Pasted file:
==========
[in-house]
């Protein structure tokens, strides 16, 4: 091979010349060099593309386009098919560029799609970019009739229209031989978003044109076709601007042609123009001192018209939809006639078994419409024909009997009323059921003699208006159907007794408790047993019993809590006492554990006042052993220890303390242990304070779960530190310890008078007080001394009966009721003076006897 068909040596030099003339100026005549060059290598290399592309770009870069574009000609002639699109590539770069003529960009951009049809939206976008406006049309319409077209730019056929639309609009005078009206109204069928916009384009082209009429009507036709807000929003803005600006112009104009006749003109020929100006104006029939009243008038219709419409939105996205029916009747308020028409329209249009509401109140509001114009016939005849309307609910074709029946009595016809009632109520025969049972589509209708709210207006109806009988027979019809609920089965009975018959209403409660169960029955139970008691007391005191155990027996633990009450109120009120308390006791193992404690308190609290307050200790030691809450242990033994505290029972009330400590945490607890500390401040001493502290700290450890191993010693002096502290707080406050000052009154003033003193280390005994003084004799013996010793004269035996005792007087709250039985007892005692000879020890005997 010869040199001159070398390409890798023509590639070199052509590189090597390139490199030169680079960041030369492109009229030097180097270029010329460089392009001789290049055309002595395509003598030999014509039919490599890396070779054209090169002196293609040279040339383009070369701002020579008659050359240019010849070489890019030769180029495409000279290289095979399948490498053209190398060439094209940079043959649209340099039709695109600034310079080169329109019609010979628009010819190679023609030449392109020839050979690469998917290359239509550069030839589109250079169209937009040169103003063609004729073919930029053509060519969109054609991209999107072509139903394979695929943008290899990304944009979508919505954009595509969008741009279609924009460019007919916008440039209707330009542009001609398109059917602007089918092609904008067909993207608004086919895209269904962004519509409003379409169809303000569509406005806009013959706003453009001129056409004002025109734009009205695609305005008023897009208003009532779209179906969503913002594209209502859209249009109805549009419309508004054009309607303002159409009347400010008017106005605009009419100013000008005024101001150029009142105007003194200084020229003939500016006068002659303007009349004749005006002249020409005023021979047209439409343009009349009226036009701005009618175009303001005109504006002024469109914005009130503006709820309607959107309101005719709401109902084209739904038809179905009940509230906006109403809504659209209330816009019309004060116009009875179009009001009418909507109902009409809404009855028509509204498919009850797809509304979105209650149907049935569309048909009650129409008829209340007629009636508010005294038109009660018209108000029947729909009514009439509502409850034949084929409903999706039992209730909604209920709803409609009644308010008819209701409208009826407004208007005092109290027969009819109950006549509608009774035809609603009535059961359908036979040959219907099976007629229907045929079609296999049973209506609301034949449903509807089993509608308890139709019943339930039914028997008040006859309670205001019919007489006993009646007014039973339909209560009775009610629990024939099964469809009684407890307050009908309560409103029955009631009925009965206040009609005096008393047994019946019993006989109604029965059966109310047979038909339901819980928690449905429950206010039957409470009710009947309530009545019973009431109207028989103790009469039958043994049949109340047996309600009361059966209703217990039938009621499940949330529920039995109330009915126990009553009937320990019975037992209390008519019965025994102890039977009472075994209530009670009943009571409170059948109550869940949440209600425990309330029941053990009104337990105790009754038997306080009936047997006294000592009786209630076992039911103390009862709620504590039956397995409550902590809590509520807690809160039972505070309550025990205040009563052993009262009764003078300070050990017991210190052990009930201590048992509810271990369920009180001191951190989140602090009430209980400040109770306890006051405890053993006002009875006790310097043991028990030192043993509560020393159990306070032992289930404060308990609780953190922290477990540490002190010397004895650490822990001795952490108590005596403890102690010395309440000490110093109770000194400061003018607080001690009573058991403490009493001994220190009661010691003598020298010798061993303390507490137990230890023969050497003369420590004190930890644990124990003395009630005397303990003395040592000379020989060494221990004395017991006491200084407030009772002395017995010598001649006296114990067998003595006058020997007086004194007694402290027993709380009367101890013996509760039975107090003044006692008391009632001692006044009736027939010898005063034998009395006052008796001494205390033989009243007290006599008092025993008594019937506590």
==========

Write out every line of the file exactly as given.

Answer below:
[in-house]
């Protein structure tokens, strides 16, 4: 091979010349060099593309386009098919560029799609970019009739229209031989978003044109076709601007042609123009001192018209939809006639078994419409024909009997009323059921003699208006159907007794408790047993019993809590006492554990006042052993220890303390242990304070779960530190310890008078007080001394009966009721003076006897 068909040596030099003339100026005549060059290598290399592309770009870069574009000609002639699109590539770069003529960009951009049809939206976008406006049309319409077209730019056929639309609009005078009206109204069928916009384009082209009429009507036709807000929003803005600006112009104009006749003109020929100006104006029939009243008038219709419409939105996205029916009747308020028409329209249009509401109140509001114009016939005849309307609910074709029946009595016809009632109520025969049972589509209708709210207006109806009988027979019809609920089965009975018959209403409660169960029955139970008691007391005191155990027996633990009450109120009120308390006791193992404690308190609290307050200790030691809450242990033994505290029972009330400590945490607890500390401040001493502290700290450890191993010693002096502290707080406050000052009154003033003193280390005994003084004799013996010793004269035996005792007087709250039985007892005692000879020890005997 010869040199001159070398390409890798023509590639070199052509590189090597390139490199030169680079960041030369492109009229030097180097270029010329460089392009001789290049055309002595395509003598030999014509039919490599890396070779054209090169002196293609040279040339383009070369701002020579008659050359240019010849070489890019030769180029495409000279290289095979399948490498053209190398060439094209940079043959649209340099039709695109600034310079080169329109019609010979628009010819190679023609030449392109020839050979690469998917290359239509550069030839589109250079169209937009040169103003063609004729073919930029053509060519969109054609991209999107072509139903394979695929943008290899990304944009979508919505954009595509969008741009279609924009460019007919916008440039209707330009542009001609398109059917602007089918092609904008067909993207608004086919895209269904962004519509409003379409169809303000569509406005806009013959706003453009001129056409004002025109734009009205695609305005008023897009208003009532779209179906969503913002594209209502859209249009109805549009419309508004054009309607303002159409009347400010008017106005605009009419100013000008005024101001150029009142105007003194200084020229003939500016006068002659303007009349004749005006002249020409005023021979047209439409343009009349009226036009701005009618175009303001005109504006002024469109914005009130503006709820309607959107309101005719709401109902084209739904038809179905009940509230906006109403809504659209209330816009019309004060116009009875179009009001009418909507109902009409809404009855028509509204498919009850797809509304979105209650149907049935569309048909009650129409008829209340007629009636508010005294038109009660018209108000029947729909009514009439509502409850034949084929409903999706039992209730909604209920709803409609009644308010008819209701409208009826407004208007005092109290027969009819109950006549509608009774035809609603009535059961359908036979040959219907099976007629229907045929079609296999049973209506609301034949449903509807089993509608308890139709019943339930039914028997008040006859309670205001019919007489006993009646007014039973339909209560009775009610629990024939099964469809009684407890307050009908309560409103029955009631009925009965206040009609005096008393047994019946019993006989109604029965059966109310047979038909339901819980928690449905429950206010039957409470009710009947309530009545019973009431109207028989103790009469039958043994049949109340047996309600009361059966209703217990039938009621499940949330529920039995109330009915126990009553009937320990019975037992209390008519019965025994102890039977009472075994209530009670009943009571409170059948109550869940949440209600425990309330029941053990009104337990105790009754038997306080009936047997006294000592009786209630076992039911103390009862709620504590039956397995409550902590809590509520807690809160039972505070309550025990205040009563052993009262009764003078300070050990017991210190052990009930201590048992509810271990369920009180001191951190989140602090009430209980400040109770306890006051405890053993006002009875006790310097043991028990030192043993509560020393159990306070032992289930404060308990609780953190922290477990540490002190010397004895650490822990001795952490108590005596403890102690010395309440000490110093109770000194400061003018607080001690009573058991403490009493001994220190009661010691003598020298010798061993303390507490137990230890023969050497003369420590004190930890644990124990003395009630005397303990003395040592000379020989060494221990004395017991006491200084407030009772002395017995010598001649006296114990067998003595006058020997007086004194007694402290027993709380009367101890013996509760039975107090003044006692008391009632001692006044009736027939010898005063034998009395006052008796001494205390033989009243007290006599008092025993008594019937506590």